Research reveals that for seven out of the 11 times in history that the S&P 500 has fallen 25% or more, investors’ losses were repaired in under two years.
Over the past 148 years, the stock market (as measured by the S&P 500 index) has tumbled 25% or more on 11 other occasions.
This number-crunching, by fund manager Schroders, offers key takeaways for investors against the backdrop of the pronounced stock market correction that has taken place over the past two months in response to the coronavirus pandemic.
The first point to note is that markets do recover from heavy stock market falls, eventually. On this front, the shortest time it took the S&P 500 index to recoup losses was nine months, in 1970. In contrast, following the Great Depression in 1929, investors needed plenty of patience, as it took 15 years for the US market to claw back its 82% decline.
Some comfort, though, can be taken from the fact that in seven of the 11 bear markets investors saw their losses repaired in less than two years. Schroders’ analysis found that on three of the other four occasions (1893, 2001 and 2008), the period to breakeven was four to five years.
A key takeaway from the data is that investors need to be patient and not make irrational decisions. Sizeable losses will have occured to many people’s Isa or self-invested personal pension over the past couple of months, but they remain paper losses and become crystallised only when the sell button is pressed. Those who have time on their side will be able to ride out the storm.
But for those approaching retirement, such losses may unfortunately never be recovered unless retirement plans are put on hold.
The reality is that volatility is part of the deal of investing in equities. Ultimately, it is the price that investors pay for the fact that over the long run, putting money into shares rather than leaving it in cash will yield greater rewards.
While it is reassuring that most of the 11 bear markets recovered losses in less than two years, this serves as a reminder of the dangers of trying to catch the proverbial falling knife. Over the past couple of weeks, global markets have, on the whole, been rising rather than falling. The danger, though, is that investors will be lulled into a false sense of security, assuming the market falls are now over and then attempting to time the market.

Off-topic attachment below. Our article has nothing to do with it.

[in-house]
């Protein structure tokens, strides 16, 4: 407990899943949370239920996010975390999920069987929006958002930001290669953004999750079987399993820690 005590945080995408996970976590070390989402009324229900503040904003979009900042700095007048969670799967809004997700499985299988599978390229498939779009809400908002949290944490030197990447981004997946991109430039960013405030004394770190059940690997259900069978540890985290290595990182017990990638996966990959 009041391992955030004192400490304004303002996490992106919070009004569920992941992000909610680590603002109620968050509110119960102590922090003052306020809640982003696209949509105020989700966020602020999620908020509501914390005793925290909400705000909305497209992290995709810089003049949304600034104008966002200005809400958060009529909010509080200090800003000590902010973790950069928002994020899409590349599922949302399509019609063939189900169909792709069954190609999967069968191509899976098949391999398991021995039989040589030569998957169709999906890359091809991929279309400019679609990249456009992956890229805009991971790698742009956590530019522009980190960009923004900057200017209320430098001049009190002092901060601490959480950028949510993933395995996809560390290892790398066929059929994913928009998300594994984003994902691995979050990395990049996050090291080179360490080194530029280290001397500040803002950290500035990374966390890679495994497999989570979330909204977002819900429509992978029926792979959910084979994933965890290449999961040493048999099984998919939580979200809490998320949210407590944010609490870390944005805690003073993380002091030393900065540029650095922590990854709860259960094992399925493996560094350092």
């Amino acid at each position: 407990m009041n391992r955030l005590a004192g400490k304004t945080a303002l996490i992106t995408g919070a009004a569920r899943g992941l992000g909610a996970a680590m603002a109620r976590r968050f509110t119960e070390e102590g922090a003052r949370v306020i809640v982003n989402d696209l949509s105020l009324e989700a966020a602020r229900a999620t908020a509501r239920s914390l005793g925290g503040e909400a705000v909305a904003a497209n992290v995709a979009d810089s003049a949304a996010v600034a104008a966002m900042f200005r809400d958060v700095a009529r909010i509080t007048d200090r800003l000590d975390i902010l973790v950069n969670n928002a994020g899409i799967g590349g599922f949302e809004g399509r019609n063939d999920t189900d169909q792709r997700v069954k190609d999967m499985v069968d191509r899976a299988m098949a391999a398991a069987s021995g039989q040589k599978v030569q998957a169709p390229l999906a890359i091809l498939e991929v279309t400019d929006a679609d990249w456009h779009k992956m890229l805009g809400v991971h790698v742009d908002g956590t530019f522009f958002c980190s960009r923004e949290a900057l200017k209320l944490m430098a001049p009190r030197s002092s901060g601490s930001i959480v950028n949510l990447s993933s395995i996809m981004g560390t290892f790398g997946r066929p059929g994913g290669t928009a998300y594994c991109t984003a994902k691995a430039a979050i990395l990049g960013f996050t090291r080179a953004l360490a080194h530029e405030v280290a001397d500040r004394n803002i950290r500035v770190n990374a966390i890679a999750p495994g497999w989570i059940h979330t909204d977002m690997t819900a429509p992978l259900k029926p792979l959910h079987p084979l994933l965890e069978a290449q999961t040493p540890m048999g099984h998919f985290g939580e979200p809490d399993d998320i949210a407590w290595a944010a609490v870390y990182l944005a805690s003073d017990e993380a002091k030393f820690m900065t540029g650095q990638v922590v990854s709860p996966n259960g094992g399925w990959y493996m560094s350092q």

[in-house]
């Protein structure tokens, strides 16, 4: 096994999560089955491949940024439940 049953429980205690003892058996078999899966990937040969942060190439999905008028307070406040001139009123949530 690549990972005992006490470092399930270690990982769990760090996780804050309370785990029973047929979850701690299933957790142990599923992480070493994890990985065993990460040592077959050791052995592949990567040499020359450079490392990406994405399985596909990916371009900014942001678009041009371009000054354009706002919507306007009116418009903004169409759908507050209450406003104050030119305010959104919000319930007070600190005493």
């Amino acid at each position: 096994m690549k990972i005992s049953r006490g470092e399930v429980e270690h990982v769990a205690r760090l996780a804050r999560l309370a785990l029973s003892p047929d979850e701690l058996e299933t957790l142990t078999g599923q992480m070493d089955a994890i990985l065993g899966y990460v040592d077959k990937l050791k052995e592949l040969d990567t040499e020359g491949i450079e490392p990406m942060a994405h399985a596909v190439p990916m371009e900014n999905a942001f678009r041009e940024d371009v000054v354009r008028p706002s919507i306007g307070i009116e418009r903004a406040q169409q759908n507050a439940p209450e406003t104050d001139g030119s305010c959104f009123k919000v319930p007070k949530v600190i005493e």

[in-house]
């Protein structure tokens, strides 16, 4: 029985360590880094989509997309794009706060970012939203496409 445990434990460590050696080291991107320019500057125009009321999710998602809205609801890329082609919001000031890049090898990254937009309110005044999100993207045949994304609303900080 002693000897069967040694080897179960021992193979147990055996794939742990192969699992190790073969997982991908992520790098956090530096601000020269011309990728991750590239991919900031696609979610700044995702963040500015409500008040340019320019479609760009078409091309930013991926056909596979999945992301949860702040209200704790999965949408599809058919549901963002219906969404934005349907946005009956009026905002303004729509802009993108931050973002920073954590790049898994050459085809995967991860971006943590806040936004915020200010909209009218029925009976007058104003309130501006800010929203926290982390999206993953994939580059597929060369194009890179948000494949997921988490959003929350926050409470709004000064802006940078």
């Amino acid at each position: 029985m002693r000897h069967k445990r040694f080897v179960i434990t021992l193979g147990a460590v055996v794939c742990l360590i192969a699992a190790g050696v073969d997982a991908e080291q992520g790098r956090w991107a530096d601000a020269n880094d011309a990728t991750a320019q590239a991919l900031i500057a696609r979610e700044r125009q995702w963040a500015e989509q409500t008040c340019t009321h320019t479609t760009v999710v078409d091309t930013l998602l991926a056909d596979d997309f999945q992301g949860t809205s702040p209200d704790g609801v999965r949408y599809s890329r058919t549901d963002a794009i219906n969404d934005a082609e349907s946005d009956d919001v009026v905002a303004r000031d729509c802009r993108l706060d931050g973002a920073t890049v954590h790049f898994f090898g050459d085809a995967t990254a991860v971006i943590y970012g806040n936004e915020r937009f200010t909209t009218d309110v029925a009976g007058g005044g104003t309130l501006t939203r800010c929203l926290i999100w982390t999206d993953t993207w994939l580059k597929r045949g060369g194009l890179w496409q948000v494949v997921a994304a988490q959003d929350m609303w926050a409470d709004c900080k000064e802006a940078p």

Veteran investor John Chatfeild-Roberts observes that bear markets throughout history have one big thing in common in that they “suck people in and then destroy their money”, as they typically have “relief rallies” in which markets post strong one-day gains, but these are followed by further sharp market falls before the bottom is reached.
Richard Pease, another highly experienced investor, who manages the CRUX European Special Situations fund, thinks that it will continue to be a “bumpy ride” for markets as investors anxiously wait to see whether the relaxation of lockdown periods in the coming months proves to be successful or otherwise.
“The concern I have is that this unpleasant virus is going to haunt us for longer than we think,” he says. “There could be a reversal of easing lockdown measures in three or four months’ time. I would like to think markets have tested the bottom, famous last words, but it will continue to be a bumpy ride.”
He adds: “Markets are assuming that mankind will win and beat this virus. Looking 18 months ahead, I would like to think that if it is not beaten completely, through a cure or vaccine, it will be manageable.”
Chris Wyllie, chief investment officer at Connor Broadley Wealth Management, agrees that markets are far from out of the woods and is wary of a short-term pullback.
He says: “On the way down, we set levels where we might buy the market. We did the same on the way up, and we are now in that zone, quite a lot sooner than we imagined. Markets may rise further from here, but as they do, we expect they will meet increasing resistance.
“Meanwhile, we think the risk/reward trade-off has become unattractive once more, not only because of the bounce in markets, but also because of the latest evidence of the longer-term damage inflicted on the economy, particularly in terms of employment. Therefore, we have reduced exposure to UK, European and US equities to take us back down to the lowest levels of overall equity exposure, which, we trust, will leave us well positioned to assess markets as they enter this next complicated phase.”
This article was originally published in our sister magazine Money Observer, which ceased publication in August 2020.
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